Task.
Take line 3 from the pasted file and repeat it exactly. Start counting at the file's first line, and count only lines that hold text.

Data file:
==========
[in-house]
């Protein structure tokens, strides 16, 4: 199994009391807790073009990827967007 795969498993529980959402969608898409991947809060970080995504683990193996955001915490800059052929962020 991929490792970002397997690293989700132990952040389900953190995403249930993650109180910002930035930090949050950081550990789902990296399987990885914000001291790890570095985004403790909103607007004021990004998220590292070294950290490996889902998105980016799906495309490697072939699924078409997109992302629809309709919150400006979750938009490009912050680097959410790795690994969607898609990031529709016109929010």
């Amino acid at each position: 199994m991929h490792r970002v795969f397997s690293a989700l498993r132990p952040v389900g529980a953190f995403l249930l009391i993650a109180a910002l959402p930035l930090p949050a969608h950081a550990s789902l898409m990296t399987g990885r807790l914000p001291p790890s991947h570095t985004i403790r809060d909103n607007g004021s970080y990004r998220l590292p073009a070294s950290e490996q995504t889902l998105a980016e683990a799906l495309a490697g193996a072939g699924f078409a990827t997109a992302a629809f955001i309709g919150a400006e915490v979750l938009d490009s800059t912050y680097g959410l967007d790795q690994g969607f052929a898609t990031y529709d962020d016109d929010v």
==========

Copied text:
């Amino acid at each position: 199994m991929h490792r970002v795969f397997s690293a989700l498993r132990p952040v389900g529980a953190f995403l249930l009391i993650a109180a910002l959402p930035l930090p949050a969608h950081a550990s789902l898409m990296t399987g990885r807790l914000p001291p790890s991947h570095t985004i403790r809060d909103n607007g004021s970080y990004r998220l590292p073009a070294s950290e490996q995504t889902l998105a980016e683990a799906l495309a490697g193996a072939g699924f078409a990827t997109a992302a629809f955001i309709g919150a400006e915490v979750l938009d490009s800059t912050y680097g959410l967007d790795q690994g969607f052929a898609t990031y529709d962020d016109d929010v």